Spoilers for Death By Hanging (dir. Nagisa Ōshima, 1968) [TRIGGER WARNING: death/sexual assault]

Death By Hanging (dir. Nagisa Ōshima, 1968) is organized with chapter-like intertitles, which appear on the screen in handwritten notes: 1) R’s Body Refuses To Be Executed; 2) R Does Not Accept That He Is R; 3) R Tries To Be R; 4) R Is Vindicated Because He’s Korean; 5) R Finally Becomes R; and finally, 6) For The Sake of Every R, R Accepts Being R. Each chapter occurs in choreographed precision––and we, the audience, take in each calculated move from a distance, as if watching theater. Blurring the line between the characters’ imagination and reality, Ōshima creates a unique space of absurdity. However paradoxically, it is precisely this absurdity that articulates the film’s social critique.

The film follows R (Do-yun Yu), a character based off of Ri Chin’u, an ethnic Korean who murdered and raped two Japanese school girls in 1958, and later gained much attention in Japan’s intellectual literary crowd for Crime, Death, and Love, a collection of writings on his crimes. Ri Chin’u’s writing became known for his sophisticated prose and philosophical musings––which denied criminality for his sex murders, insisting that he had acted on them in a realm where he could not distinguish between reality and fantasy. Captured by the paradox of Ri Chin’u’s words, Ōshima creates a fictional R, who expresses similar sentiments:

“Earlier, when I tried being R, I was certain I remembered doing those things. But whether I did them in my imagination or in reality wasn’t really clear. The reason is I’d committed crimes like that in my imagination countless times…I just want reality and fantasy to be one, which is a kind of desire, I guess…”

Death By Hanging positions the viewer in this liminal space in which we must question the extent of R’s criminality, but also the larger constructions of Japanese nationhood and its specific understanding of guilt and punishment, and too, of its own righteousness.

Death By Hanging opens with a description of the execution facility, and the procedure taking place. Ōshima himself narrates, his words delivered in cold monotone, entirely fixated on fact: “Two guards blindfold and handcuff him. The curtain leading to the room on the right is opened for the first time. That 140-square-foot room is the execution chamber.” What overwhelms the soundscape however, are R’s shaking handcuffs; his undoubted dread made audible. His blindfolded and restrained body resists the two guards who lead him to a noose. His body is then framed from a distance by a barred window; on the other side, Japanese officials sit expressionless, observing. This is already a performance. This is theater. The incessant current of Ōshima’s narration ends: “At the security chief’s signal, a third guard pushes the button, the trapdoor opens from the front, and the prisoner hangs.”A loud thud from the trapdoor, and R’s body is hung. Again in complete silence, Ōshima repeats the hanging. From a distance, a barred-window frames R’s struggling body which drops, and reaches the basement––or stage, if you will––where his last movements are again framed by the room’s curtained opening. This is theater: spectatorship, performance, and artifice.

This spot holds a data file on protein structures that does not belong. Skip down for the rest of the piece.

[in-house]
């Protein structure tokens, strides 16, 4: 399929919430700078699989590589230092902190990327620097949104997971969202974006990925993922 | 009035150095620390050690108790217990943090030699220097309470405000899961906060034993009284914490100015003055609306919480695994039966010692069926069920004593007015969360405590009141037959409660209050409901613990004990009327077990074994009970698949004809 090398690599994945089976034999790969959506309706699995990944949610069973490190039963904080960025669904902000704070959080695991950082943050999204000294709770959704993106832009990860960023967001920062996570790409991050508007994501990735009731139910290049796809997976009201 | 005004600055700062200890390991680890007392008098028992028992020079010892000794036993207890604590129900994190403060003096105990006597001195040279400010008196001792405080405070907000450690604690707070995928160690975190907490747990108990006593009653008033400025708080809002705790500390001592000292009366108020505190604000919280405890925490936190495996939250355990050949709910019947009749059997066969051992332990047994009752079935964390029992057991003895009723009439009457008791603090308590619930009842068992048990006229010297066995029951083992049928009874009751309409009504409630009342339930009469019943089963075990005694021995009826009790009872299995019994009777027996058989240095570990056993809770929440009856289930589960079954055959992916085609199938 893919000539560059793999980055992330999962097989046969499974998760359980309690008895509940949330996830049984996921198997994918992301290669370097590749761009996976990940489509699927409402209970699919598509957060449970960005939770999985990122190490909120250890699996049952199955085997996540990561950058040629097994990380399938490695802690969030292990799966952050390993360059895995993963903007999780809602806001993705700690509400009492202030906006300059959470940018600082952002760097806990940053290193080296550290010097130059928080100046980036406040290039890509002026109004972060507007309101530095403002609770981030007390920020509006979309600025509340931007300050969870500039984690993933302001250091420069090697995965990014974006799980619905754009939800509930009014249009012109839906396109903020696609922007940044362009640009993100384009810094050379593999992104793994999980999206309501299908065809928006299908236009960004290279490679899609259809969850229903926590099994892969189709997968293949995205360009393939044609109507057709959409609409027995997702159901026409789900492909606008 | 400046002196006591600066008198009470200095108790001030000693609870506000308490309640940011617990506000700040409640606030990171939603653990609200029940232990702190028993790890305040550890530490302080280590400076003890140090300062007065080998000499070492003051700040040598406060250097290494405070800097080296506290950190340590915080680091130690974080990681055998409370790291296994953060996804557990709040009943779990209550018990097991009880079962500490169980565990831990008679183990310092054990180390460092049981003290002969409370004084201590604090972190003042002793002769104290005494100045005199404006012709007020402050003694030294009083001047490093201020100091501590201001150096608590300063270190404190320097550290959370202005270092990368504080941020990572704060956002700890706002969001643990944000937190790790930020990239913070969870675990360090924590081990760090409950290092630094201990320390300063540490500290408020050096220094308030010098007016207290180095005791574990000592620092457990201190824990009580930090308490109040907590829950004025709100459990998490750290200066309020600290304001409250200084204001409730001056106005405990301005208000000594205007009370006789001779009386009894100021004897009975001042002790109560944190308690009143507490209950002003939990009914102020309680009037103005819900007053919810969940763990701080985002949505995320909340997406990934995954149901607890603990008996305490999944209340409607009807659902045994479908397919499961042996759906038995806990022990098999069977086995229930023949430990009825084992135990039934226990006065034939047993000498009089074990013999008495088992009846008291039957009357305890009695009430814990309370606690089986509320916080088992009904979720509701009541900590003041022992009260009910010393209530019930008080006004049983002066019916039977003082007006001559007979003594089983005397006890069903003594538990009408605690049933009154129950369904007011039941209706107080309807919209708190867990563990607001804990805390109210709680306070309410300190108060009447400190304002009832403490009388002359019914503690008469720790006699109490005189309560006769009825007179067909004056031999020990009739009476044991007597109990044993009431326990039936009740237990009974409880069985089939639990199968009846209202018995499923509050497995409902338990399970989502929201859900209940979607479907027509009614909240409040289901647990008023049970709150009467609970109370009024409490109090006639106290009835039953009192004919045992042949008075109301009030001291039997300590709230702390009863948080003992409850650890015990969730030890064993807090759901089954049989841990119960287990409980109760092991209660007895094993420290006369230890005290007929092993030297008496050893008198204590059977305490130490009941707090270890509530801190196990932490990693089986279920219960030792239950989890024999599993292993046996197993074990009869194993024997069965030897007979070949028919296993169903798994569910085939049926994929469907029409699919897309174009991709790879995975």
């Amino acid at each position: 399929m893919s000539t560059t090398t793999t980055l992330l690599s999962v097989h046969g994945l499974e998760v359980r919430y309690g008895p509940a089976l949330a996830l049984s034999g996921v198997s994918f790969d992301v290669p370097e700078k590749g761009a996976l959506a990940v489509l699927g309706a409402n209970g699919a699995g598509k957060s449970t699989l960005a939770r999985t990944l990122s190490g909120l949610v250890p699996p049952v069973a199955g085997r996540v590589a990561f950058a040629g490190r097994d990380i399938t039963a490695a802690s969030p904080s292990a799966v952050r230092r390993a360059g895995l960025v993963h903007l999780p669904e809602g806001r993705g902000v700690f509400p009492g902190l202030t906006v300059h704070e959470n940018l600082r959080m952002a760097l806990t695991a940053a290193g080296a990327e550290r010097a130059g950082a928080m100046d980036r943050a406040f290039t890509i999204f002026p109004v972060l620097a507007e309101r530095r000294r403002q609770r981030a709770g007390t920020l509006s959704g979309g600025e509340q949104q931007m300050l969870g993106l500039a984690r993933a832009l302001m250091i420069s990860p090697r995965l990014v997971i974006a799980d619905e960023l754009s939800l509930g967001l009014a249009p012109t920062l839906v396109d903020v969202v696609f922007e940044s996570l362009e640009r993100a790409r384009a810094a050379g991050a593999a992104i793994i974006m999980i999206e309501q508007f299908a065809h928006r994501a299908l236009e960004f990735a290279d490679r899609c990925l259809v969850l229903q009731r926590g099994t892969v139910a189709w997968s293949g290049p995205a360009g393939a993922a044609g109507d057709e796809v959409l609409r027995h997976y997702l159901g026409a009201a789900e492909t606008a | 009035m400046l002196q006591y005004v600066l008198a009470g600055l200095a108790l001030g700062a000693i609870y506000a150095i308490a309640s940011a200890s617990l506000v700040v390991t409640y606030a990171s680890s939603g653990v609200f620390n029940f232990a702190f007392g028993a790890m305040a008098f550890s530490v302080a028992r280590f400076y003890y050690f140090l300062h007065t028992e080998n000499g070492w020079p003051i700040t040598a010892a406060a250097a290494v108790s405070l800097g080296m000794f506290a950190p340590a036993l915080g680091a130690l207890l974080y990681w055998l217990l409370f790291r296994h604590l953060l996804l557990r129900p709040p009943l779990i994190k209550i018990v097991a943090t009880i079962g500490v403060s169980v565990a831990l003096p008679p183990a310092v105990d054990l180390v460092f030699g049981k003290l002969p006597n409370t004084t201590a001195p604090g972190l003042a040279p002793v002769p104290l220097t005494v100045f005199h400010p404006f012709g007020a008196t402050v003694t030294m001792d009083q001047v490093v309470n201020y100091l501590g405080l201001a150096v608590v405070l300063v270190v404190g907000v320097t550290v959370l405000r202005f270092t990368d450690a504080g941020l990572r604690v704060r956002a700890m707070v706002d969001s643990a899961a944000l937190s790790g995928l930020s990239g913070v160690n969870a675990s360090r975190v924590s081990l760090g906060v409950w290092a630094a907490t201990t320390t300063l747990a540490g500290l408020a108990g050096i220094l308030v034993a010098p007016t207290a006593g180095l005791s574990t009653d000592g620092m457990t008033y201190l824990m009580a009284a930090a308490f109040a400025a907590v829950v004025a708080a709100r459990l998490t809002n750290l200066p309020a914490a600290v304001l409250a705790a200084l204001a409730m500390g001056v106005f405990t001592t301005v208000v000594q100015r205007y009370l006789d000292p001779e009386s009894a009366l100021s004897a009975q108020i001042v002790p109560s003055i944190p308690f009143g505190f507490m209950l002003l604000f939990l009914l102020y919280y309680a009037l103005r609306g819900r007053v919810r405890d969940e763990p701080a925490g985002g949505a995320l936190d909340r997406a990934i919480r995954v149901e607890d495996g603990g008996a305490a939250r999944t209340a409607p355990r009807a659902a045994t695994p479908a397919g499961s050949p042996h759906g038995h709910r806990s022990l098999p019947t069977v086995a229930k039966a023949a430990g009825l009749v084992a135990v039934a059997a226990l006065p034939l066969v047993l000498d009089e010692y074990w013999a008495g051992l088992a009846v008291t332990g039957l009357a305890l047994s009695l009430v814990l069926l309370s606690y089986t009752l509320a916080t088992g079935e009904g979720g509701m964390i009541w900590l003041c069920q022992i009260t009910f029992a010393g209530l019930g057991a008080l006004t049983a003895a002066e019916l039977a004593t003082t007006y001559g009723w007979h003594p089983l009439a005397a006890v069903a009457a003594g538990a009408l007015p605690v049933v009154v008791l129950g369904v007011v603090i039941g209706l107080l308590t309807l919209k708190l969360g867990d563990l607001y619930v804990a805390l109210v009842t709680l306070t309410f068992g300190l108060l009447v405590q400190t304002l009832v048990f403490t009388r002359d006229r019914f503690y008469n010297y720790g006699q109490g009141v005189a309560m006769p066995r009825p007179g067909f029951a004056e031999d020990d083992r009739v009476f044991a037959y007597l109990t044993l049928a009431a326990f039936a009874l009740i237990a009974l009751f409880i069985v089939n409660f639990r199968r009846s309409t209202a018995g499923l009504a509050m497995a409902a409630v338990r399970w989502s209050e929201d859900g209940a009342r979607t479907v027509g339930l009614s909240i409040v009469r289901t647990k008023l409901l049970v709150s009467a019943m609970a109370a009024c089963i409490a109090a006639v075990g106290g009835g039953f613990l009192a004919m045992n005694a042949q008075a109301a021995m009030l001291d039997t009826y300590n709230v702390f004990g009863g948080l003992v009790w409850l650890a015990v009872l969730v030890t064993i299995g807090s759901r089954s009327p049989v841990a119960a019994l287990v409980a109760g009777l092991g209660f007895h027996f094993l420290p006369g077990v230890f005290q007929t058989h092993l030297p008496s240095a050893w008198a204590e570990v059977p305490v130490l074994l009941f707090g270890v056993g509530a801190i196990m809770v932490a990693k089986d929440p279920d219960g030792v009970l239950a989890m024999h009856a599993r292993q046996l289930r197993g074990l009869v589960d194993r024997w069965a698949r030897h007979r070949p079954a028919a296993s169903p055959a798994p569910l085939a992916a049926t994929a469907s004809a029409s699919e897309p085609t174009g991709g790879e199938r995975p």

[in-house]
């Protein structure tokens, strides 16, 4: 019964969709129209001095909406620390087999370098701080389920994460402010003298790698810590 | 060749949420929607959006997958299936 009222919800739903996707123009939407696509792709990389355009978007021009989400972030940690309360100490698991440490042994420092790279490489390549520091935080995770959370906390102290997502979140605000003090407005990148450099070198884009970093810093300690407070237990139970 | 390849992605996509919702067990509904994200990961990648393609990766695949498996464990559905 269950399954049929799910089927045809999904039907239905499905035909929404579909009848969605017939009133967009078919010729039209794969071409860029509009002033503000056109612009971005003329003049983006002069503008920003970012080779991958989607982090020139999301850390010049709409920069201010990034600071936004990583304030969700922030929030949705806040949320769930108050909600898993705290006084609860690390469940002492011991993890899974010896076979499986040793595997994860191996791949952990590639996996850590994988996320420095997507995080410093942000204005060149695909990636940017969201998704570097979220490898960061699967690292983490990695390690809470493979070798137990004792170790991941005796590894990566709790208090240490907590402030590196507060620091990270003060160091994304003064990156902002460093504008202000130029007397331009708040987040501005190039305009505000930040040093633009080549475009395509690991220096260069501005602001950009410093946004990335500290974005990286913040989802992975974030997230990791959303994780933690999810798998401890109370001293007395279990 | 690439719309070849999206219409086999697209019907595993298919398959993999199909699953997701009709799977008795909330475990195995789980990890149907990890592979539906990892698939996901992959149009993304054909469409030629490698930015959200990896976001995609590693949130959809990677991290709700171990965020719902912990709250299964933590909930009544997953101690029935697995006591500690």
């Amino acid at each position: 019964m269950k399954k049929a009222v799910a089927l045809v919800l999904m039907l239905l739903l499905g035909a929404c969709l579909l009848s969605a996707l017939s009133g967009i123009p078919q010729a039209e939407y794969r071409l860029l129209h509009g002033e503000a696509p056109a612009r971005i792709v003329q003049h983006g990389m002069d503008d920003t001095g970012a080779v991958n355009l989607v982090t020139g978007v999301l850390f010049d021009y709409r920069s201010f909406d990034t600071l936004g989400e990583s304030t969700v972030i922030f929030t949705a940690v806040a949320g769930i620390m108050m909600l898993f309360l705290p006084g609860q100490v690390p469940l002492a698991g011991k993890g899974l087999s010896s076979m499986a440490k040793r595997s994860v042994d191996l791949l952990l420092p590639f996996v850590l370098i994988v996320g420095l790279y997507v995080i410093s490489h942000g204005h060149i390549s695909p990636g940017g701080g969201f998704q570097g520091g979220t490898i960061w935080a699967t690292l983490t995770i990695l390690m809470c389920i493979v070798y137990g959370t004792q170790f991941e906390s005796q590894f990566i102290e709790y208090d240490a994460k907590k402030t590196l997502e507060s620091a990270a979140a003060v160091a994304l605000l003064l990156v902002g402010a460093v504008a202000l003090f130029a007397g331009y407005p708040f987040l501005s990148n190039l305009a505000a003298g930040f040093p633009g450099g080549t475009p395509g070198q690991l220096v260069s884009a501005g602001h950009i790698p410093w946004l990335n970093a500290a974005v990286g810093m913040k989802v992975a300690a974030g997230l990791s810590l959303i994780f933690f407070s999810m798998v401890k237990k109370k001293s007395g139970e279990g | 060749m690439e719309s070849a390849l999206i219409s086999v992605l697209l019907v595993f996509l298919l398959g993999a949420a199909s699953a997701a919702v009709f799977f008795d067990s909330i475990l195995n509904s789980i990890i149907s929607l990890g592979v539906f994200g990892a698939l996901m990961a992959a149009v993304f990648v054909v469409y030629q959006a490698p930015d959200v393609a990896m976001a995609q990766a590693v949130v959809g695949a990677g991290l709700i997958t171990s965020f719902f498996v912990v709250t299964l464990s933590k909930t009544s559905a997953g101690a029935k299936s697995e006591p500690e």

The documentary style and concurrent articulations of theatrics, as expressed in the soundscape and the cinematography, express a certain fixation with the body:

“Although Oshima’s spectator may be transnational, plural, and crucially divided in both cultural and psychic ways, the represented subject is very much a unity, anchored in the body…Characters existing on the margins of industrial capitalism have only one asset—their bodies—and it is a political, historical reality in which the bodies of [Ōshima’s] protagonists circulate (Russel, 108).”